I have been traveling recently and have been unable to update my blog for several weeks. One of my trips was to New York to attend the Audio Publishers Association conference and BookExpo. Since audiobooks and narrations are the main focus of my voice-over work, going to New York was mission-critical! I really enjoyed seeing many colleagues again, as well as meeting new audio and print publishers with whom I might develop a working relationship. I already am planning to attend the same events next year in Los Angeles.
It’s a law of nature that things happen in threes. That law was proven again on
Wednesday 30 May as I prepared to leave for New York.
Drew and I have decided to switch our Internet service provider. We had been customers of Earthlink for over a decade, but we have become dis-satisfied with their service. We agreed that we would keep some existing e-mail addresses, especially since one of them is my primary address. As I was packing to leave, Drew sent an e-mail to Earthlink outlining the addresses to be deleted and retained.
The person at Earthlink didn’t follow the instructions and deleted my primary address. Drew had to make a second call to Earthlink in order to get my address restored, along with all of my associated mail still on the server.
Meanwhile, I received a call on our home phone from Taylor Construction. When we replaced most of the windows in our house 2 years ago with triple-pane windows, Taylor Construction performed the work. We were told at the time we purchased the windows that a triple-pane window wouldn’t shatter if a baseball hit it. We therefore were shocked a few months ago to notice that one of the small bathroom windows had cracked.
I won’t bore you with the tedious details of our many efforts to get the broken window replaced. The important element from this part of the story is that, in the last 4 months, we have given explicit instructions to a half dozen people at Taylor on at least a dozen occasions that they should never call our home phone. They should always call Drew’s cell phone. We don’t have an answering machine on the home number.
Has Taylor followed our directions about communicating with us? Much to my annoyance, they continue to call us on our home phone. I have found their name on the caller ID log numerous times when Drew never received the first phone call. The person who called on 30 May thought that he would come out to our house that day to finish the window repair.
Wrong. I was about to leave for the airport, and Drew wasn’t home. Repair work should have been scheduled in advance, and they should have called Drew on his cell number. I also told him, as we have told so many before him, STOP CALLING MY HOME PHONE!
I went back to packing and realized that I didn’t have a spare set of contact lenses to take on the trip. I had recently ordered a supply from my eye doctor. Since I knew I would be traveling, I had asked the office manager to mail the lenses to me.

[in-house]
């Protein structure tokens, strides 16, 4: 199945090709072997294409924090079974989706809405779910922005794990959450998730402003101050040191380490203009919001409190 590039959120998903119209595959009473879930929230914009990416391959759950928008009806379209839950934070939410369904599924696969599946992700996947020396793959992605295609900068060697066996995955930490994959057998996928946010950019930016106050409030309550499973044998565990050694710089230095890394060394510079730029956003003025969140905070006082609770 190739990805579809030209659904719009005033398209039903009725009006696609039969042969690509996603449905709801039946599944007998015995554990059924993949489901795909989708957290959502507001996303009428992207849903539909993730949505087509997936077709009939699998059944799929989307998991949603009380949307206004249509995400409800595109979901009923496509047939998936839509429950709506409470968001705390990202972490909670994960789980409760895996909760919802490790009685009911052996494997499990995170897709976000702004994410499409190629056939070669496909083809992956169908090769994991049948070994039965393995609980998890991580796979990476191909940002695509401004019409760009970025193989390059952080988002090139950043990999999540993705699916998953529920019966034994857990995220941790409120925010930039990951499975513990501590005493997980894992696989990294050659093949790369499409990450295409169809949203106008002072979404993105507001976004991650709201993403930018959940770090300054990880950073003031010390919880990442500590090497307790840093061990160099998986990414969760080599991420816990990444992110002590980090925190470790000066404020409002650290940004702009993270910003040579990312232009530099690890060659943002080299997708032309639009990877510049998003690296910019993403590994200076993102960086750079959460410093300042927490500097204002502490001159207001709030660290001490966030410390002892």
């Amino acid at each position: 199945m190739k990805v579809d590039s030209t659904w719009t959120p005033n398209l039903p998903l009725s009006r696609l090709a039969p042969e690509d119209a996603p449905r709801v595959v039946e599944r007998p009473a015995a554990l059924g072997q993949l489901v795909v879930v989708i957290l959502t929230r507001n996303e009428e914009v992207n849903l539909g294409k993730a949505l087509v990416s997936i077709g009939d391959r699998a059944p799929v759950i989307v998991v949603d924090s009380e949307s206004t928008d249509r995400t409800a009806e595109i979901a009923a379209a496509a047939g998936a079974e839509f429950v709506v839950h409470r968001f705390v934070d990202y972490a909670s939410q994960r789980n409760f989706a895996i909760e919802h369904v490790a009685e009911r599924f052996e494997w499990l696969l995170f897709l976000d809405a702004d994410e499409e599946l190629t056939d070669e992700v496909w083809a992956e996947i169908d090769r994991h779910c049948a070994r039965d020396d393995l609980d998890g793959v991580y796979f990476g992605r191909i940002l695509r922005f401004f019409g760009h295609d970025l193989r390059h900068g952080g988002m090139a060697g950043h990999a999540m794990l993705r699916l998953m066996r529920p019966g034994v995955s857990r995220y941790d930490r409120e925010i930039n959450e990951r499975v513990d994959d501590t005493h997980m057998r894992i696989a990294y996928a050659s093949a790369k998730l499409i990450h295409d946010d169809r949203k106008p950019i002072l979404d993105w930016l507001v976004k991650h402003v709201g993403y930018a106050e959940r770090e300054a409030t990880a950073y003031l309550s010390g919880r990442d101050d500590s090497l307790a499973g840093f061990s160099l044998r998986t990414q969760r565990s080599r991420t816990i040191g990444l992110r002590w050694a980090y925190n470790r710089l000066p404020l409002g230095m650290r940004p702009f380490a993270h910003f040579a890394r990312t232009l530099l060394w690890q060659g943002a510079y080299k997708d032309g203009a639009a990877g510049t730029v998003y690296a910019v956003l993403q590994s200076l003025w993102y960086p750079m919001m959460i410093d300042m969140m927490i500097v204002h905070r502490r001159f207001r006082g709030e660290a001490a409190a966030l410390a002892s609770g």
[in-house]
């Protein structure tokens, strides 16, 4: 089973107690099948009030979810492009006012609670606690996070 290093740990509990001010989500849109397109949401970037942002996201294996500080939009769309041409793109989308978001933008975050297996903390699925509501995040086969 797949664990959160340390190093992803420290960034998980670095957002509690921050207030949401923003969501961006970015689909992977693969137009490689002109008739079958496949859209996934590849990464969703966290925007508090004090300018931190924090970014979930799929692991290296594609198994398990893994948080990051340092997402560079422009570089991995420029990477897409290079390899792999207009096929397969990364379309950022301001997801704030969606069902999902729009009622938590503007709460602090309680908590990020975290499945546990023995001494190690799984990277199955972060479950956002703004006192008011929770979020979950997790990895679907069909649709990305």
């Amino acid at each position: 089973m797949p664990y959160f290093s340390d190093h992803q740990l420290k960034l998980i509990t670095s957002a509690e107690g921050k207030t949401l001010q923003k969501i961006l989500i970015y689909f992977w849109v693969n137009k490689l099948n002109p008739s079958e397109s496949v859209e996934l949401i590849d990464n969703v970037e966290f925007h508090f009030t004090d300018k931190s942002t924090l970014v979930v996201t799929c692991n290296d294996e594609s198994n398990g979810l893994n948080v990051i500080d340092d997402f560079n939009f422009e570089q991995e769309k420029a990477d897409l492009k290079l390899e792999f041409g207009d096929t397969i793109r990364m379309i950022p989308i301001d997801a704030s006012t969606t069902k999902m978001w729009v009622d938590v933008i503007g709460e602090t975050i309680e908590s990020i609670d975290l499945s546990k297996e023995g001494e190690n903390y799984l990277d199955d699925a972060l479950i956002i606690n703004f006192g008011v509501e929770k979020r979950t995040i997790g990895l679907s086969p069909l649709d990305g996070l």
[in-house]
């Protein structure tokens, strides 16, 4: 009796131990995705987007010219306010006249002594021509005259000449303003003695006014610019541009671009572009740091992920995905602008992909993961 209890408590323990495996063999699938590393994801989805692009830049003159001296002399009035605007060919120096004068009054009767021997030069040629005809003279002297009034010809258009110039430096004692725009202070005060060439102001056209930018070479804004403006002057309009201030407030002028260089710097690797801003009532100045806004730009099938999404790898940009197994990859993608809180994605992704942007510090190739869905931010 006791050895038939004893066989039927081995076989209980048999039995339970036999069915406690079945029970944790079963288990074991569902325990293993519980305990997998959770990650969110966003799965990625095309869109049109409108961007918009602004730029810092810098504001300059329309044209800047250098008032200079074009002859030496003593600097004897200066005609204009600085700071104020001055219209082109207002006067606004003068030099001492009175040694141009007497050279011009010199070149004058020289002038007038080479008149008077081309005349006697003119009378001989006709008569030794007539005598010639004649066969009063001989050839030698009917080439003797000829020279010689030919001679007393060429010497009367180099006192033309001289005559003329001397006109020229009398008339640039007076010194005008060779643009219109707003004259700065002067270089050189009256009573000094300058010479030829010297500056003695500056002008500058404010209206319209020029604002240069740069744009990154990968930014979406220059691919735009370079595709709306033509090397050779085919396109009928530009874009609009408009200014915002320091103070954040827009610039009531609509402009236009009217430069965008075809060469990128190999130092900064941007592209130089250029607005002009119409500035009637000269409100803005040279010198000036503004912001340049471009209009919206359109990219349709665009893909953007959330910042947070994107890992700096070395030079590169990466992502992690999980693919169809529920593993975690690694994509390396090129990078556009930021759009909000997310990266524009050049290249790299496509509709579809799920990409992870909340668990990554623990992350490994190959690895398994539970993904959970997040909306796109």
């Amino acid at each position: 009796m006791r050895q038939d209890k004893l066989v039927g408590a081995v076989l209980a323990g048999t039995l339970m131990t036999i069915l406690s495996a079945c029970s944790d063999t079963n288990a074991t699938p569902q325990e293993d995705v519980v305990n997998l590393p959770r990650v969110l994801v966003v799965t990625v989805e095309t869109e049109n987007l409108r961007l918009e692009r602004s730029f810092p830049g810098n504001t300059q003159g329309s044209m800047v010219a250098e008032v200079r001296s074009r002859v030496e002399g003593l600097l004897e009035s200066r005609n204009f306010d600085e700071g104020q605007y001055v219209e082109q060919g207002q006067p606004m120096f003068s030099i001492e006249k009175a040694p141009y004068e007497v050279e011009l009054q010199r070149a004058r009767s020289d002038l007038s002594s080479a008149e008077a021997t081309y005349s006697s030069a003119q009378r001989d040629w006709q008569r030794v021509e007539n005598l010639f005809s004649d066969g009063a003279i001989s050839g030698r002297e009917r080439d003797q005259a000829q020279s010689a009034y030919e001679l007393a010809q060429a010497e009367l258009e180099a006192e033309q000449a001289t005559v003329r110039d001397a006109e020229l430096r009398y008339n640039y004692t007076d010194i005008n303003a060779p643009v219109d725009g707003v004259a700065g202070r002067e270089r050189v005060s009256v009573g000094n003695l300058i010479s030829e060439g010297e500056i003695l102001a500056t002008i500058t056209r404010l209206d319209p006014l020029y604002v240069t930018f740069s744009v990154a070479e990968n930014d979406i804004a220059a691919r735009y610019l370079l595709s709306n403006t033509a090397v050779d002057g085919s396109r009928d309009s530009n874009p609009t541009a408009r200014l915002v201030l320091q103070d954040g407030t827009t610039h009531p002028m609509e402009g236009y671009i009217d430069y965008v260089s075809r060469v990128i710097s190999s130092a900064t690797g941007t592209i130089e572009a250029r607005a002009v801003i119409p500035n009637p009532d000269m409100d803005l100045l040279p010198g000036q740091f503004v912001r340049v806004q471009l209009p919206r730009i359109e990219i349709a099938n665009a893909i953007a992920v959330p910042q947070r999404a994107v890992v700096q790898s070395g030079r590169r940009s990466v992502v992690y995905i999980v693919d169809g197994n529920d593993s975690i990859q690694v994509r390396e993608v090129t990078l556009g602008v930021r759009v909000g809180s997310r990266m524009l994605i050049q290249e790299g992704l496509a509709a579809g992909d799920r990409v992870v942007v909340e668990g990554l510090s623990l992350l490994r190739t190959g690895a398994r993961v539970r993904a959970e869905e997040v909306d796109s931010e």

Unfortunately, I received a voice mail message from the doctor’s office on Friday 25 May. The person stated my lenses were there, and I could go to the office and get them. If I had time to go to the office and get them, I wouldn’t have asked and paid for them to be mailed!
Are voice-over artists the only people who are taught the necessity of taking direction in their business?
If you read any book on voice-over or take a class, you learn that a voice talent’s success is directly contingent upon that talent’s ability to take direction. In an excellent newspaper article last week profiling fellow Atlanta voice talent Robin Bittman, my former agent Richard Hutchison was quoted, saying
that you need to be able to take direction well.
“Producers don’t have the time to dillydally,” he said.
Voice actors are taught in our training to give our best interpretation of the copy of the first take. When working in studio environment, the director will tell you some things to change. The voice talent must listen intently to the instructions given and incorporate the nuances in the second read.
Sometimes the directions following the second read seem in direct conflict with those in the first read. Perhaps the director wants to have several variations from which the client makes a selection. Maybe your read gave her an idea of another way to do it. Possibly the director wants to combine different elements from different takes into the final product.
It’s not my job to question the reason behind the directions. It IS my job to follow the directions given to me and perform them to the best of my ability. In fact, I always endeavor to exceed expectations, not just meet them.
This process continues until the director has the recording she wants. At that point, I always want to try one more read if I can think of something different to do. Much of my work is self-directed, and I follow the same high standard in my own recordings.
Understanding and implementing directions is certainly a critical skill in the voice-over industry. A talent who does not take direction well may find himself without clients. Agents, directors and producers may become frustrated and/or irritated if a talent cannot assimilate instructions and integrate them into the read. Those involved in the recording process may talk with each other about the talent’s lack of preparation to work in the industry.
I think anyone in business should consider it part of their job to take direction from their client. Obviously, I know of 3 companies in Atlanta which have annoyed me because they chose to do just the opposite.
By the way, as further evidence of the inability or refusal to follow instructions, someone from Taylor Construction called us last night, 14 June, on you guessed it — our home phone. If Taylor Construction was providing voice-over services, that company would be out of business.